Bored Panda asked HannibalGoddamnit what would happen if everybody found out everyone else’s professional open secrets. They said that this would have a “considerable” impact on society. “I really hope that no one will take advantage of it in a bad way.”

They added: “It was really brave of all of the people to share what has always been untold. The thread needs to [be shared] as widespread as [possible], for it is a national treasure. I thank everyone who contributed to the thread. I was just the conversation starter.”

Some of these secrets blew our minds. As it turns out, things like dummy thermostats actually exist to stop people from fiddling about with the temperature. Not all IT specialists know (or even care) why the fixes they attempt really work. While most regular broadcast radio shows play prerecorded music and song requests from callers and the DJs have no control over what songs play: if you call in to request something, you’ll find that the lines are busy.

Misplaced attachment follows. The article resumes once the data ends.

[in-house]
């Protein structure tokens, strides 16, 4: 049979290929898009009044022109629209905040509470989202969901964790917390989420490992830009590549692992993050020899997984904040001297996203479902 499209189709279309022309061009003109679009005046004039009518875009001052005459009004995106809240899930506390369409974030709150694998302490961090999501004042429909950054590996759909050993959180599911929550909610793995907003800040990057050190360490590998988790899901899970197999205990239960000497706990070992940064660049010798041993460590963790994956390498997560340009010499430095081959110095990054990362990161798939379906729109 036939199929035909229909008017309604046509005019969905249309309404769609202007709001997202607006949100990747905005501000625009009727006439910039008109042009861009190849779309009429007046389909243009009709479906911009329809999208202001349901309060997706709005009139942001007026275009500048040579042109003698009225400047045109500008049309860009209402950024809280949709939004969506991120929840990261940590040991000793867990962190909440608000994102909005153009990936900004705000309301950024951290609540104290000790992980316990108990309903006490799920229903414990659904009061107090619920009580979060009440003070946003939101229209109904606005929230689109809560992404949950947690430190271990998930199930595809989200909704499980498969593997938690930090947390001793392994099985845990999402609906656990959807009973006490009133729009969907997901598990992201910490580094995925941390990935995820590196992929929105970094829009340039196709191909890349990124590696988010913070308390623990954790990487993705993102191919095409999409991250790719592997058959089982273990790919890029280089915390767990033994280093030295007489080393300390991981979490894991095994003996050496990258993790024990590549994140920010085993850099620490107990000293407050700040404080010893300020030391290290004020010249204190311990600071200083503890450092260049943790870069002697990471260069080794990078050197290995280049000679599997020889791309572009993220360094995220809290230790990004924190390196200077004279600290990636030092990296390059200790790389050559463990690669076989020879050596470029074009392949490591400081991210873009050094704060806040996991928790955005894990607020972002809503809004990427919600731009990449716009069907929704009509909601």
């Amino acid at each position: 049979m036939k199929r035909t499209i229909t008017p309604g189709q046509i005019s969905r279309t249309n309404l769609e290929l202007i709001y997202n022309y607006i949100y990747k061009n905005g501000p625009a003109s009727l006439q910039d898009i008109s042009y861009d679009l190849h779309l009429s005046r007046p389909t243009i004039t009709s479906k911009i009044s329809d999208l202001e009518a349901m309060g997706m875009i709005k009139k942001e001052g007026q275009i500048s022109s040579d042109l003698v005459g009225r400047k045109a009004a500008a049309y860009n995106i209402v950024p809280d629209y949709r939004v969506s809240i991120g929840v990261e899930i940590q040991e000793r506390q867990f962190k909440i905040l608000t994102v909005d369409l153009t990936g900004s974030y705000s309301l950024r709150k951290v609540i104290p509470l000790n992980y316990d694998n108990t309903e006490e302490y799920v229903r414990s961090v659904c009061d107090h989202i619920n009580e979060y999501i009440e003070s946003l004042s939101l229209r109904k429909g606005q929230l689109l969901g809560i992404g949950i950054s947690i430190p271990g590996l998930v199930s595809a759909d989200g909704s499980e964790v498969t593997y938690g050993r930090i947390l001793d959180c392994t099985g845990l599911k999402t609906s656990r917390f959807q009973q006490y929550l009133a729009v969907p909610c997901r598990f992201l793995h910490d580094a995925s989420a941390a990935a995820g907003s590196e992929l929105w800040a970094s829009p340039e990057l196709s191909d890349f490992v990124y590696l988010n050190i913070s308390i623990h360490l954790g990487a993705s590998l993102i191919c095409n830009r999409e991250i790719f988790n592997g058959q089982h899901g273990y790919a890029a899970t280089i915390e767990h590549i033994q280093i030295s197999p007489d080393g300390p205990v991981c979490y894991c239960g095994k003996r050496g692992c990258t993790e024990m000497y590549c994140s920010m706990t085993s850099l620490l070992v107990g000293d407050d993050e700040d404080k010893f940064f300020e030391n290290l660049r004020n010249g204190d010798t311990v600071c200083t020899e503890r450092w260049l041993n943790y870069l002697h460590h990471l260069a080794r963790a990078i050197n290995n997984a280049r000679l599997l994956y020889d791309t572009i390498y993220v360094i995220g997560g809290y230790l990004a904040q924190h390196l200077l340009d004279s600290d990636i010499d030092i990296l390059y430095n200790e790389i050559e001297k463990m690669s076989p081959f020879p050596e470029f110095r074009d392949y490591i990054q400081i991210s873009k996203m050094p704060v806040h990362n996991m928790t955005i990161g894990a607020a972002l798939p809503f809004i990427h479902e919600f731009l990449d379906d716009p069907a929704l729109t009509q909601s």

Some professions can be chock full of things that ordinary people know nothing about. For instance, The Guardian talked to a whole bunch of people to learn more about the mysterious things that go on behind the scenes.

A priest told The Guardian that a lot of people “don’t really know if you’re a real human or not.” People look at you weird if you’re dating someone or when you go to the gym with your collar on. While getting professionals to listen to you is incredibly difficult during meetings because you believe in God.

Meanwhile, an undertaker told The Guardian that it’s a cut-throat business that’s very competitive. However, the job itself isn’t depressing, according to that one undertaker: they feel happy to learn so much about humanity doing the job that they do.

A judge revealed that behind closed doors, most judges (even the most experienced ones) are way more anxious about their jobs than we realize. The decisions they have to make weigh heavily on their shoulders because they’re supposed to make sure that everyone receives justice. We have a sneaking suspicion that it’s not just these ‘exotic’ professions that are full of secrets—everyone, from janitors to call-center employees is bound to have something to share.

Comments (18)
deanna woods